As our remix culture matures, we’re seeing more and more creative works that are derivative of other works. This is great–imitation is an important piston in our society’s cultural engine.
However, I do think it’s important to, when and where we can, acknowledge our sources. Historically, writers could do this through a forward, footnotes or appendix. Other artists and creators didn’t have the same flexibility. Jackson Pollock can’t easily footnote his early works as influenced by Picasso.
In the era of the Web, we have far more opportunities to acknowledge from whom we borrowed. And that metadata is all the more important in the high-paced, multiphrenic Internet age. I talk about this quite often with my friends at Common Craft, whose excellent videos are routinely imitated.
Hat Tips are Welcome
Today, I discovered this You Fix the Budget interactive feature from the New York Times. It’s cool, but the Times almost certainly got the idea from the Guardian, which produced a better-looking version last month.
The right thing to do is for the Times to acknowledge the source of this project. After all, they wrote two articles about the feature. Unfortunately, that’s a professional courtesy one company isn’t like to extend to another.
Here’s another example. You’re almost certainly familiar with those fantastic Old Spice Guy ads. The Sun newspaper in the UK produced a clunky, awkward, downright awful takeoff featuring a charisma-free Page 3 girl:
That video is truly the definition of “pale imitation”.
Everybody understands the source of this video, but it’d be nice if they’d at least include a link to the Old Spice videos in the YouTube description, wouldn’t it?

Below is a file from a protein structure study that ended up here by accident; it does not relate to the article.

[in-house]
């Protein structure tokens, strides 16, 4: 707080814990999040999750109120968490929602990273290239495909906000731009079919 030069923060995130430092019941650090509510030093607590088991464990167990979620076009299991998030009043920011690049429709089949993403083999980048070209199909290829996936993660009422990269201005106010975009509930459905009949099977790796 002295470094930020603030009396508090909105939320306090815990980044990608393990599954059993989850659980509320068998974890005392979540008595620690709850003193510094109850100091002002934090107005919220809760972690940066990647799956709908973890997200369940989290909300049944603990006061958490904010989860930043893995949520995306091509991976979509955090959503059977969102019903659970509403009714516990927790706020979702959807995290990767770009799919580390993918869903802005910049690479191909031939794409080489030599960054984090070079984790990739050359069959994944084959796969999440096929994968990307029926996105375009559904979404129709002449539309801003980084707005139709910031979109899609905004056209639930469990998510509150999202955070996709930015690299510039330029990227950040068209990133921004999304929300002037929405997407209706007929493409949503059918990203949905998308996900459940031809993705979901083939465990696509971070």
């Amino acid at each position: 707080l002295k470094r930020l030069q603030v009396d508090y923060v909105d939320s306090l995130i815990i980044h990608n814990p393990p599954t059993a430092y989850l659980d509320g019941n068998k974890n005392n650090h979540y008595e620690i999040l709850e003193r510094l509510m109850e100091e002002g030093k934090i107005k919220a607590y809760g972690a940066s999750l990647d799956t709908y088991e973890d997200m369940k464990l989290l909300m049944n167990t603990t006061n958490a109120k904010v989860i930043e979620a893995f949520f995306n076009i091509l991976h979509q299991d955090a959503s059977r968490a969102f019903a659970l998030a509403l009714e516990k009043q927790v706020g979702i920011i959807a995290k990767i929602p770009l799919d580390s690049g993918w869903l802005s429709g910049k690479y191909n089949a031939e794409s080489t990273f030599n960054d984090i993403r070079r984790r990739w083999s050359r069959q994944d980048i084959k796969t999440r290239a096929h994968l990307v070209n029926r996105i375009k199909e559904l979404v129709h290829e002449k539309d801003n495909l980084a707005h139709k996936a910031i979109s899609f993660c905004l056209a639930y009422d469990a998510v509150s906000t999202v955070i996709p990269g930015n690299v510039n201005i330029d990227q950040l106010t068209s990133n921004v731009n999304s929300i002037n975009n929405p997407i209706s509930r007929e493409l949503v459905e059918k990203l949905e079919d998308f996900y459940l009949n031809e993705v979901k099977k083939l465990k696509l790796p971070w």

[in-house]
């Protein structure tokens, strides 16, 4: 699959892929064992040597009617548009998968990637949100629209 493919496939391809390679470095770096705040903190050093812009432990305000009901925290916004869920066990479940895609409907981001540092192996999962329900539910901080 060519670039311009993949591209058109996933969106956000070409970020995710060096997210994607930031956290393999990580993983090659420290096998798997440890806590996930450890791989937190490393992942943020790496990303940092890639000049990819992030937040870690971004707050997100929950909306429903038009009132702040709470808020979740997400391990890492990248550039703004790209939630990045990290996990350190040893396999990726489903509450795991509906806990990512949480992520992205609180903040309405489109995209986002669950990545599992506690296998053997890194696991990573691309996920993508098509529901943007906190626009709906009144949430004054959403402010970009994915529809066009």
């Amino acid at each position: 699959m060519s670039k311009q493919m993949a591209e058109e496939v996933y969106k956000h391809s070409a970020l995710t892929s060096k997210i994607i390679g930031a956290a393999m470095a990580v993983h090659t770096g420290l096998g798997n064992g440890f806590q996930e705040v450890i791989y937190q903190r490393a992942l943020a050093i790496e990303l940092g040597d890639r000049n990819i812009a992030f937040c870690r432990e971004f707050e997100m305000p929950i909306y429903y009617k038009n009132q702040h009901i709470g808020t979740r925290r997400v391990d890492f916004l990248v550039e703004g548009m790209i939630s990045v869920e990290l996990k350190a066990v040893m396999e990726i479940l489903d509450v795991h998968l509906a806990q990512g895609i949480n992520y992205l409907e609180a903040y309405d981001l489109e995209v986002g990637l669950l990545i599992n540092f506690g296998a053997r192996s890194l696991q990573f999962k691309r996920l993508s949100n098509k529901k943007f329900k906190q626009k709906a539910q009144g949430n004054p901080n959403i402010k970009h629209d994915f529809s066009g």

More personally, I was irked when Vancouver Opera seemed to copy (our poster, their poster–note that the instructions are written verbatim) a poster campaign we were running. I’m certainly not looking for a citation on the poster but they wrote a blog post about their campaign. It would have been easy for them to recognize the source of the project. I claim no hold over the idea–I just think it’s in good form to tip your hat when you can.
Both professionally and personally, I make derivative web projects all the time. I always try to acknowledge the sources. Here, for example, is the About page for our Intranet Secrets project for ThoughtFarmer. Note the shout-out to Post Secret, the site off of which we’re riffing (wow, that was some awkward grammar).
Am I tilting at windmills? Is this thinking leftover from an analogue twentieth century?
UPDATE: Coincidentally, I noticed (via Waxy) that the musician and DJ Girl Talk has a new album, free for download, out today. Here’s an alternative link, as the main site is a little b0rked at the moment.
Girl Talk notoriously constructs his songs out of samples of other songs. The new album, All Day, allegedly has 373 samples on it. On the album’s page, there’s a note that reads “Girl Talk thanks all artists sampled. A full list will be posted in the future.” As it turns out, that problem got crowdsourced on Wikipedia.
You mean, like when we link to other blog posts? When we RT or do a /via ?
I think it’s entirely appropriate to hat tip by linking. It’s good practice, because the creators will feel good, and will likely share the imitation (flattery), thus guaranteeing wider spread for the project.
So sorry for not hat-tipping you in regards to the instructions on how to use our QR code. It absolutely shouldâ€™ve been mentioned on our blogpost. I have amended our post to reflect this. Thanks for pointing that out!
Ling Chan, Social Media Manager
No worries–it just occurred to me in the context of this blog post, so I thought I’d mention it.
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